Spinal cord transection, as the name implies, refers to a tear within the spinal cord as a result of a significant traumatic injury. It is an important radiological finding that can influence the decision on potential surgery in the setting of spinal trauma.
The presentation is almost always in the context of significant trauma and clinical features usually involve motor and sensory neurology corresponding to the level of cord injury.
Characteristically there is:
- lower motor neuron paralysis at the level of injury
- upper motor neuron (or spastic) paralysis below the level of injury
The degree of neurological compromise corresponds with the degree of cord transection. In partial transection, there may still be some retained sensory-motor function while in complete transection there is a complete loss of function.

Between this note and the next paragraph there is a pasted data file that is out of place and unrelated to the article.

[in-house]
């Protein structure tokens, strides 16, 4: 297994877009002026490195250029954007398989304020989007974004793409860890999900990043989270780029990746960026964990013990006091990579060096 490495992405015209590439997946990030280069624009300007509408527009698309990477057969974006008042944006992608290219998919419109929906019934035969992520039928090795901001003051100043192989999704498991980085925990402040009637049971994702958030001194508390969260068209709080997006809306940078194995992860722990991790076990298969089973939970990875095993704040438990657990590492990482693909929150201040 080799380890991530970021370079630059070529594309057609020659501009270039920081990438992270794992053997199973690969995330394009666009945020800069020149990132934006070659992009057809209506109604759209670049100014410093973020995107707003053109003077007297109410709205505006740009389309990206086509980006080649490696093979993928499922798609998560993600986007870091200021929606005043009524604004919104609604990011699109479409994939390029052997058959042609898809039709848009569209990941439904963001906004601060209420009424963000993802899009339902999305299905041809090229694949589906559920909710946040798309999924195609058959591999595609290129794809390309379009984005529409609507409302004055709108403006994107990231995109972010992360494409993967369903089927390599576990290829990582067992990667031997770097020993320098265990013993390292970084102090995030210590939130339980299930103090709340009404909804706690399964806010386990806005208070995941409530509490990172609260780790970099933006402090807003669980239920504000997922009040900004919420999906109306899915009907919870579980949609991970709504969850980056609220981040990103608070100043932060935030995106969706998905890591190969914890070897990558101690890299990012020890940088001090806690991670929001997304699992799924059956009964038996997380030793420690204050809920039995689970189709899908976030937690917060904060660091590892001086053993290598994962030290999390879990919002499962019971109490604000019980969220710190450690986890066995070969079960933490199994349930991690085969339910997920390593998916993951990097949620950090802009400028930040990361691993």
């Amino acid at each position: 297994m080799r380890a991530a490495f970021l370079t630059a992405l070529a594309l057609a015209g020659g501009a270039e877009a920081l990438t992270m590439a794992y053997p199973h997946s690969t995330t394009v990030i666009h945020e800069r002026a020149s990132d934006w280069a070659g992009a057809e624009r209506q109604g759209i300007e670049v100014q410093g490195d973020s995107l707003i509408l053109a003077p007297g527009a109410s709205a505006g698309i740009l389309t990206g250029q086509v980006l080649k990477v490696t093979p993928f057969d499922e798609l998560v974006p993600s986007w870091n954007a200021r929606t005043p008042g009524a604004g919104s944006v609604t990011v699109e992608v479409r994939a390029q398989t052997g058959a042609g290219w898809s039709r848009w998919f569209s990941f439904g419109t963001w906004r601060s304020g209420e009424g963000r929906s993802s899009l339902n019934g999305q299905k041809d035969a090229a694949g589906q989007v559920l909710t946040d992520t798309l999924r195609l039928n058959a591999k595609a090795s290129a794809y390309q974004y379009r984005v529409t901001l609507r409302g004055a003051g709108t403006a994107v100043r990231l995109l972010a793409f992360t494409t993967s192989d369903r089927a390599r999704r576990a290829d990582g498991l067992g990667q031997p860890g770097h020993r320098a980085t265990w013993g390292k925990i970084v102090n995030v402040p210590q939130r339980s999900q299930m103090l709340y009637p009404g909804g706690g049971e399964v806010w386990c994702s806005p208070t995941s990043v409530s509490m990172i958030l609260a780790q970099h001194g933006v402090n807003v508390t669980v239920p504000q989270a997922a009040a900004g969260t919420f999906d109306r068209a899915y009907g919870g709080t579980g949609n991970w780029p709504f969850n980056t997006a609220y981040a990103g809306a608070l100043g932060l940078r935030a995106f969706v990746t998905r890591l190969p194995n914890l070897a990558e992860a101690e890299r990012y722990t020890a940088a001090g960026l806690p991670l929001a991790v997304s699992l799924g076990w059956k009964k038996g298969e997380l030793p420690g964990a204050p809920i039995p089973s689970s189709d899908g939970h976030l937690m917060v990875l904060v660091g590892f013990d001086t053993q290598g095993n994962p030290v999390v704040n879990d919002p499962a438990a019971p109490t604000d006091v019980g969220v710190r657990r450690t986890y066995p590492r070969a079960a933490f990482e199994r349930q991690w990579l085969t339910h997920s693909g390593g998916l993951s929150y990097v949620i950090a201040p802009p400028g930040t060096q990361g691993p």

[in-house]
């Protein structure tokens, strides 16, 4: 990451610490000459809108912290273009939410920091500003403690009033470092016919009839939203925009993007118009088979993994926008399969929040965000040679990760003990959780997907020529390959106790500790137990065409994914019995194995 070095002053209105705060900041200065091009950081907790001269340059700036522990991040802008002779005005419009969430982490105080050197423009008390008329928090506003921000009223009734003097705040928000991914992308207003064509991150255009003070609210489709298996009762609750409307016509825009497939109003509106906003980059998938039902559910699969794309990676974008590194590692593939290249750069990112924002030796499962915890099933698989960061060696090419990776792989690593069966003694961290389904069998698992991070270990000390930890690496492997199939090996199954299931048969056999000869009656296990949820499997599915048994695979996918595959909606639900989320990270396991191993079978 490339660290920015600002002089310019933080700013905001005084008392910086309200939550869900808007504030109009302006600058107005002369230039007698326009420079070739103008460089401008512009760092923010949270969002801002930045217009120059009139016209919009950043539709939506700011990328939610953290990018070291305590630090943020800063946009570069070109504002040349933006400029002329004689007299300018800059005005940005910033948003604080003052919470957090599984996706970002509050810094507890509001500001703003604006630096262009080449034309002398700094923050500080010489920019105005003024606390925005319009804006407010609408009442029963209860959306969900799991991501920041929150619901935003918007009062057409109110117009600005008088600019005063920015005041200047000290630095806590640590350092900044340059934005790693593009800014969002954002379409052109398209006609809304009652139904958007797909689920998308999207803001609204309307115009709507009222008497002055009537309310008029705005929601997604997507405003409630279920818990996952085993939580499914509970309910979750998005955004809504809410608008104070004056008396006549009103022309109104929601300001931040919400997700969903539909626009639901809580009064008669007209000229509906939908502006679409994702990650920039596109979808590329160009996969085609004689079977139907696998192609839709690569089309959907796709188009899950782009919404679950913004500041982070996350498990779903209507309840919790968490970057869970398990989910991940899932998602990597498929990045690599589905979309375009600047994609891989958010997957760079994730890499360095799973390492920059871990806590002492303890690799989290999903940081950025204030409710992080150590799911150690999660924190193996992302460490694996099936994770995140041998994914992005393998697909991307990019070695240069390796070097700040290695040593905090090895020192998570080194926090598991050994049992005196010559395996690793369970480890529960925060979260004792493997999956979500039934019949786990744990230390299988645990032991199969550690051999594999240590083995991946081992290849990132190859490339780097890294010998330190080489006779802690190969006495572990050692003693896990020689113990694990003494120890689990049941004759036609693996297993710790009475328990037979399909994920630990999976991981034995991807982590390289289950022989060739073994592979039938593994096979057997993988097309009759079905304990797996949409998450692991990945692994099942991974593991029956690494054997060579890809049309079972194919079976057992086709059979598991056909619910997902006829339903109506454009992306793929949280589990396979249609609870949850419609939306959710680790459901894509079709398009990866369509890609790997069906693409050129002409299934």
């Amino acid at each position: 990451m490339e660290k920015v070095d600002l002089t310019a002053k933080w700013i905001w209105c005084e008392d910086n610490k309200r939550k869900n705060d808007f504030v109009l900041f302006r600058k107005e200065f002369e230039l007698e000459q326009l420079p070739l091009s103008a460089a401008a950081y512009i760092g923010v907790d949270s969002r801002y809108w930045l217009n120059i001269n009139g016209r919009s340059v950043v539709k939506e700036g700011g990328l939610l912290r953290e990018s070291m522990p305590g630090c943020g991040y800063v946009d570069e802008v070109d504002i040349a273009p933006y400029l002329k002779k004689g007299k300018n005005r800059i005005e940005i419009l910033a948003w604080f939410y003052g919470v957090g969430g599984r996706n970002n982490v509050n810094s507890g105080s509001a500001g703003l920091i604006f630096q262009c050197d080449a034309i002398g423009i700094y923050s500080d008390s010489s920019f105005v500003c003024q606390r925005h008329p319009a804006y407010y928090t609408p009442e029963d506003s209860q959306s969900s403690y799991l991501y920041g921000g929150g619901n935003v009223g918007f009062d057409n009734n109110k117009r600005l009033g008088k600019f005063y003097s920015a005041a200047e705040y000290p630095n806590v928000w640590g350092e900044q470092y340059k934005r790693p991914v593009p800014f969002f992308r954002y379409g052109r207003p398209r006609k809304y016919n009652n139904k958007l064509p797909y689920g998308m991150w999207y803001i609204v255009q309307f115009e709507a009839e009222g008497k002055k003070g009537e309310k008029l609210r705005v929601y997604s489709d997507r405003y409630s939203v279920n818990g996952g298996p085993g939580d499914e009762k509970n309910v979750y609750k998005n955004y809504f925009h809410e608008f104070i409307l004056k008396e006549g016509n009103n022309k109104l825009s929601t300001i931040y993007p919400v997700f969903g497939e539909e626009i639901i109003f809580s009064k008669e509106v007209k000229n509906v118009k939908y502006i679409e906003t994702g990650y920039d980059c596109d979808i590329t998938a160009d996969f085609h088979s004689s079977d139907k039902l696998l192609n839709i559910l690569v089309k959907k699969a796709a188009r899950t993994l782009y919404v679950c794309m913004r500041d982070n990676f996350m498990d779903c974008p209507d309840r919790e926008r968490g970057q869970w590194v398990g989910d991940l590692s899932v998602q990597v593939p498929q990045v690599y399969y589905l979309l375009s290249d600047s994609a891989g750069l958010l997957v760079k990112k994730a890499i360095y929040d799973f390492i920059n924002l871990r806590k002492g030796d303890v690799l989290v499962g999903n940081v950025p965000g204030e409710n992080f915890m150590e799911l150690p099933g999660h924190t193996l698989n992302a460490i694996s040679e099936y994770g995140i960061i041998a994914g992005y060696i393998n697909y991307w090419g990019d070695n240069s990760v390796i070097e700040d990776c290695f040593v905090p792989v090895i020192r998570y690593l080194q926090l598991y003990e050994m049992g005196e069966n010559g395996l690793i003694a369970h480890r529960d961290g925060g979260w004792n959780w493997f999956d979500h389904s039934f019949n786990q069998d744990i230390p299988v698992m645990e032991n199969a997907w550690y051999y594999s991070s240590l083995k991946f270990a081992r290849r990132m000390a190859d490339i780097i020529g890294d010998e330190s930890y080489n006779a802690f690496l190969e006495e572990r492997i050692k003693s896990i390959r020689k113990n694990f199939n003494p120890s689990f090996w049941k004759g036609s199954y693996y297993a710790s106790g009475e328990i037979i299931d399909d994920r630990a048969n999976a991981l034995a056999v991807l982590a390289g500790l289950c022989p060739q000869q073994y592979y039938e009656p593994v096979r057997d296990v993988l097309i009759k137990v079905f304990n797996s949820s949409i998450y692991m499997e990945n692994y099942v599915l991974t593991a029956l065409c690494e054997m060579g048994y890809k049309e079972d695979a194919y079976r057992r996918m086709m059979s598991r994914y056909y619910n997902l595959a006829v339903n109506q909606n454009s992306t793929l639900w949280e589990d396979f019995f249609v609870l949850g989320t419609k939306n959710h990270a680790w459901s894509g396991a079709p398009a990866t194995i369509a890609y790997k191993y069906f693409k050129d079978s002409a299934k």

MRI is the investigation of choice and is often performed acutely in the context of recent traumatic spinal injury that may or may not be confirmed by trauma CT.
Treatment and prognosis
The role of acute MRI is usually to assess for the presence of treatable acute pathologies such as an epidural hematoma or cord compression, which can be targeted by surgical decompression. The identification of significant cord transection can potentially contraindicate surgery.